Blair calls for resolution to Israel-Palestinian conflict and support for Iraq
LONDON -- Prime Minister Tony Blair told the advisory group reviewing strategy on Iraq on Tuesday that a push for peace across the Middle East and help for Baghdad to root out sectarianism in its security forces were key to stemming bloodshed, his official spokesman said.
Speaking privately via video link to the Iraq Study Group, Blair set no timetable for the withdrawal of British or other coalition troops from Iraq, the spokesman said, but he stressed the importance of what he called in a speech Monday a "whole Middle East strategy" to counter militancy around the region.
The British prime minister, President Bush's closest ally in Iraq, emphasized the importance of a resolution to the Israeli-Palestinian conflict, which he said was "important in its own right, but also to take away the issue that was most exploited by extremist elements around the region," Blair said, according to the spokesman, who discussed Blair's comments on customary condition of anonymity in keeping with government policy.
Blair said a positive strategy for the Israeli-Palestinian conflict would help Britain and the U.S. win the support of moderate Muslims and increase pressure on Iran and Syria to work for peace, the spokesman said. He told the group he believed Iran was "a strategic threat to the region," his spokesman said.
"The only way to deal with Iran, he said, was not to back down on our demands, but to take away their ability to exploit Muslim opinion and to confront both it and Syria with the strategic choice of whether to be supportive of the solution, or face isolation," Blair said.
The isolation of Iran and Syria would likely have harsh repercussions for their economies, he said.
He said Blair had listed three key areas in which Britain, the United States and their allies should give support to the Iraqi government.
Blair told Baker's panel the Iraqi government needed support to distribute funding fairly across the country, to root out sectarianism -- particularly within the police -- and to "better equip the Iraqi army," the spokesman said.
"He said he believed the Iraqi government increasingly wanted to take control of its own affairs and to do so in a way which brought together the country as a whole," Blair's spokesman said.
About 7,200 British troops are based in southern Iraq, and Blair repeated to Baker's group that they would stay there until local forces could take on security responsibilities, his spokesman said. A total of 125 British troops have died in Iraq.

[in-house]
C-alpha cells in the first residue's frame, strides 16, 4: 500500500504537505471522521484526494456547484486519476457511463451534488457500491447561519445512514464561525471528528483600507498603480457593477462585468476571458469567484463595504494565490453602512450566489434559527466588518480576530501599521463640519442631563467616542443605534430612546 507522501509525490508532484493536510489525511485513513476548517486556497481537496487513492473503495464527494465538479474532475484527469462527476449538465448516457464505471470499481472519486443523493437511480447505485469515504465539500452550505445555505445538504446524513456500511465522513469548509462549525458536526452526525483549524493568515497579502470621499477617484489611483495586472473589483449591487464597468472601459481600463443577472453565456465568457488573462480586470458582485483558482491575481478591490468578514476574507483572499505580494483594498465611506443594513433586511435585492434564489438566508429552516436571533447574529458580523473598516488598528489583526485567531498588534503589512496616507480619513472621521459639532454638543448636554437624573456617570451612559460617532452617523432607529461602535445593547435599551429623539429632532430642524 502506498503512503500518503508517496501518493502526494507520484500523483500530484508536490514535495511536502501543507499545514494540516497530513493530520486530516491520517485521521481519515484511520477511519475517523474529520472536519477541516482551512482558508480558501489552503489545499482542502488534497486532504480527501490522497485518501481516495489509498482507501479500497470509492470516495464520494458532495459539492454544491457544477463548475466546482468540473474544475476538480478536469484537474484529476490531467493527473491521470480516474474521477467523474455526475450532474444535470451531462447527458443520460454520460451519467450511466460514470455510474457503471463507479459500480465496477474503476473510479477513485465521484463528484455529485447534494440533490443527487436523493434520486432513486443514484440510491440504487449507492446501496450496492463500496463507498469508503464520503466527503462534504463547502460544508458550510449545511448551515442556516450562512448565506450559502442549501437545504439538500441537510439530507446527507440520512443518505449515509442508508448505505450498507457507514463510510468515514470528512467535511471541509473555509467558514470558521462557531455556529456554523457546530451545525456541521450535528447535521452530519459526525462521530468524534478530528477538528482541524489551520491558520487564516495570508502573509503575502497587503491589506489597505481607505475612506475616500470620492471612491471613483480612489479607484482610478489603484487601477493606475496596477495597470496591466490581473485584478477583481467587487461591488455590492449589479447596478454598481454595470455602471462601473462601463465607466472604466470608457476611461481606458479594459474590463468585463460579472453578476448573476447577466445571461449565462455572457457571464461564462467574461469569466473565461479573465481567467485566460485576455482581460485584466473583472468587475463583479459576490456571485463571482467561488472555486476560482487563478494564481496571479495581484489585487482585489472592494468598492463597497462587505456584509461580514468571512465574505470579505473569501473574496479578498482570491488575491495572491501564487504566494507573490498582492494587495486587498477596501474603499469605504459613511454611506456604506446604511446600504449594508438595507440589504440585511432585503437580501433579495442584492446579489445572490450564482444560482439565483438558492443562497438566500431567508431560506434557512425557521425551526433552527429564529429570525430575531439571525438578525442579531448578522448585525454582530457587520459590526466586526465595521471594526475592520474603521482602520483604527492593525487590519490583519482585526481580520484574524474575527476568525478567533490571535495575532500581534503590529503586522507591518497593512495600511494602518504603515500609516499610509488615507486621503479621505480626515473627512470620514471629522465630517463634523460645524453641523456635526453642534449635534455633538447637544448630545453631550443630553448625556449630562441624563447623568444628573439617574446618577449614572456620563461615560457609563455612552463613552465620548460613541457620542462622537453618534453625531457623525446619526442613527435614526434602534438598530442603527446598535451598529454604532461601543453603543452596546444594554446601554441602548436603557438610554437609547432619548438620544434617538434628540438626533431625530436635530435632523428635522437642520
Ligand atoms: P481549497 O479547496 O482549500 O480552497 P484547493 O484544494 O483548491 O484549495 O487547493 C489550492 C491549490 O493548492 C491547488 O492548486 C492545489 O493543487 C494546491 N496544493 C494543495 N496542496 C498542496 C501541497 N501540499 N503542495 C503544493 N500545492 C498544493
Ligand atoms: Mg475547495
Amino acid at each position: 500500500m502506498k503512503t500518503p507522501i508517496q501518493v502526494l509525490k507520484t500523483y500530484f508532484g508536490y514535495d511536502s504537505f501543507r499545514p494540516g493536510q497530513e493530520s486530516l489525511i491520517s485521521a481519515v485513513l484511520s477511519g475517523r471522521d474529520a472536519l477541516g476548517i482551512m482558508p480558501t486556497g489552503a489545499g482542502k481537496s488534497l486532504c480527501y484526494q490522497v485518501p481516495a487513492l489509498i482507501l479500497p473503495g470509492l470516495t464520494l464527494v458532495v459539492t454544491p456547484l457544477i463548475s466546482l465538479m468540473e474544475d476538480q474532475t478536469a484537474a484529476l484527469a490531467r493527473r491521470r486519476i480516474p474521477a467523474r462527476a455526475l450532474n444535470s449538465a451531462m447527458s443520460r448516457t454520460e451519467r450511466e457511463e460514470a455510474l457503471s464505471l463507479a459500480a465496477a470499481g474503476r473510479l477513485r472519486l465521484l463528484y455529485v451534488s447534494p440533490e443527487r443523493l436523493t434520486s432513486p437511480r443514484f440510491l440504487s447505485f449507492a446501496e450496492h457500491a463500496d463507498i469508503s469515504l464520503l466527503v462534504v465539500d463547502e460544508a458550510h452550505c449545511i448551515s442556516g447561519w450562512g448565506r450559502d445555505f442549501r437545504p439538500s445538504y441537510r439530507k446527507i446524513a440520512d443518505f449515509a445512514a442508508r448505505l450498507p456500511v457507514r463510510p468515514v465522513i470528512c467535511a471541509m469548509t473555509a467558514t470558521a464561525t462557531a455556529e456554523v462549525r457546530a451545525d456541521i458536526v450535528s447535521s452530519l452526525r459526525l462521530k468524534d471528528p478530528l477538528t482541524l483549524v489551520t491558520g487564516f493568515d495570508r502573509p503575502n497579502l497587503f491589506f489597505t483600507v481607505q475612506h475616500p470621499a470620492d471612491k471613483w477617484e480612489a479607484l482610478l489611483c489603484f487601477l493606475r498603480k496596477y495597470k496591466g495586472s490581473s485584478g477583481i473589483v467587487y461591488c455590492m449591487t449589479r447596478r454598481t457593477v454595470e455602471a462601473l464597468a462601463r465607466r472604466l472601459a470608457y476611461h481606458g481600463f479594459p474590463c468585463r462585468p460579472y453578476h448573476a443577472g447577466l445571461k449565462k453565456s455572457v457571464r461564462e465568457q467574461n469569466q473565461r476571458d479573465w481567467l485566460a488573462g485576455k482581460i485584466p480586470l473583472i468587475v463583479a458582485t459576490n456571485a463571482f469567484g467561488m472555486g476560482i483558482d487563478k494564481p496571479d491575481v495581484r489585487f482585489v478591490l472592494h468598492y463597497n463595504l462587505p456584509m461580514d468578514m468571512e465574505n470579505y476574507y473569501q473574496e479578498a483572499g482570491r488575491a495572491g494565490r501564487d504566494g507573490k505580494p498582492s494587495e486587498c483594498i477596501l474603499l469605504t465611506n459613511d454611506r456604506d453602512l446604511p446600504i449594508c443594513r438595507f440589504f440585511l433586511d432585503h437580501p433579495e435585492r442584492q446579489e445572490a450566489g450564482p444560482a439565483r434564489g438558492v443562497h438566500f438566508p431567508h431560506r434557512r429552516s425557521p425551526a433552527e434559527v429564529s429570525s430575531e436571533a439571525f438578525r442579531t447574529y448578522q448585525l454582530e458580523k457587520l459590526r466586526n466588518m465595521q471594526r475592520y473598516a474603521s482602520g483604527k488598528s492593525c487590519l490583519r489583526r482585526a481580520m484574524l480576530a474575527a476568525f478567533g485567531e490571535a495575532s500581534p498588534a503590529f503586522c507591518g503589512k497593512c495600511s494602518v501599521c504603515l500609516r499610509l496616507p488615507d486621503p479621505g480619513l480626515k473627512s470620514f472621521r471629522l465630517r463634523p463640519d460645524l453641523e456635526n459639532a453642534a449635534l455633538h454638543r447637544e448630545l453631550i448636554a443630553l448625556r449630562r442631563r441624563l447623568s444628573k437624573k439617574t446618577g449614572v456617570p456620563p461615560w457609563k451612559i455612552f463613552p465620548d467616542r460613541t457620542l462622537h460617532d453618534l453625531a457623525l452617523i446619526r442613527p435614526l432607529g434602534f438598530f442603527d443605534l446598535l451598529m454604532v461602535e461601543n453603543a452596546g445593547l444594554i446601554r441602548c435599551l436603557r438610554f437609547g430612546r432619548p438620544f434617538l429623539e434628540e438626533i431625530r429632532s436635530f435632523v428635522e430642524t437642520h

Bush and senior White House officials met Monday with members of the panel, which is led by Republican and Bush family friend James A. Baker III and former Democratic Rep. Lee Hamilton.
Baker's group, which aims to deliver recommendations on strategy in Iraq to Bush by the end of the year, also has interviewed outgoing Defense Secretary Donald H. Rumsfeld and Secretary of State Condoleezza Rice.
Americans are hoping the report will offer a more effective policy on Iraq, an issue that cost Republicans heavily in last week's midterm elections and put Democrats in charge of Congress.
Several Senate Democrats who spoke privately with panel members in recent days said Tuesday they expect Baker's panel may punt one or two tough issues if members cannot agree on a solution -- including possibly the military strategy in Iraq.
When asked whether the panel will recommend how long U.S. troops should remain in Iraq, Sen. Christopher Dodd said Baker's group might be vague in their final report.
"I think they'll probably be deferring a lot to commanders on the ground on how to do that," said Dodd, D-Conn. "I think they may talk about timeframes, but leaving the details to the people on the ground who have to make those decisions."
Remaining silent on how long the military will stay in Iraq would keep alive the bitter partisan debate in Congress. But Dodd and other Democrats who spoke with panel members said they think Baker's group will suggest other big changes to Bush's foreign policy, including the suggestion that the United States engage Iran and Syria.
"I think it's a fairly bipartisan view and I'd be dumbfounded if the Baker commission doesn't recommend the same thing," said Sen. Joseph Biden of Delaware, the top Democrat on the Foreign Relations Committee.
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